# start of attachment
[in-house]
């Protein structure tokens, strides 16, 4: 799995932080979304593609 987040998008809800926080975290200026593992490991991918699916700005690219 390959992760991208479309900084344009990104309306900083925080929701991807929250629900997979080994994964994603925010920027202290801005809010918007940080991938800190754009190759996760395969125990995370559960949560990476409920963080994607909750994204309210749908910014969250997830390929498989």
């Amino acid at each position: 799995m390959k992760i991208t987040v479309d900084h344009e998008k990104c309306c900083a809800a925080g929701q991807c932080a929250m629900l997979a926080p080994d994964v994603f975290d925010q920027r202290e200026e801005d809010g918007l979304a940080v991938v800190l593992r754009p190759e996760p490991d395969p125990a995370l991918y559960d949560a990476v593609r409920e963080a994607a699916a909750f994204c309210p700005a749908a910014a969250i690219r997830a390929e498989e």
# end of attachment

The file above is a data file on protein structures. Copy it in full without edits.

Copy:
[in-house]
């Protein structure tokens, strides 16, 4: 799995932080979304593609 987040998008809800926080975290200026593992490991991918699916700005690219 390959992760991208479309900084344009990104309306900083925080929701991807929250629900997979080994994964994603925010920027202290801005809010918007940080991938800190754009190759996760395969125990995370559960949560990476409920963080994607909750994204309210749908910014969250997830390929498989």
């Amino acid at each position: 799995m390959k992760i991208t987040v479309d900084h344009e998008k990104c309306c900083a809800a925080g929701q991807c932080a929250m629900l997979a926080p080994d994964v994603f975290d925010q920027r202290e200026e801005d809010g918007l979304a940080v991938v800190l593992r754009p190759e996760p490991d395969p125990a995370l991918y559960d949560a990476v593609r409920e963080a994607a699916a909750f994204c309210p700005a749908a910014a969250i690219r997830a390929e498989e």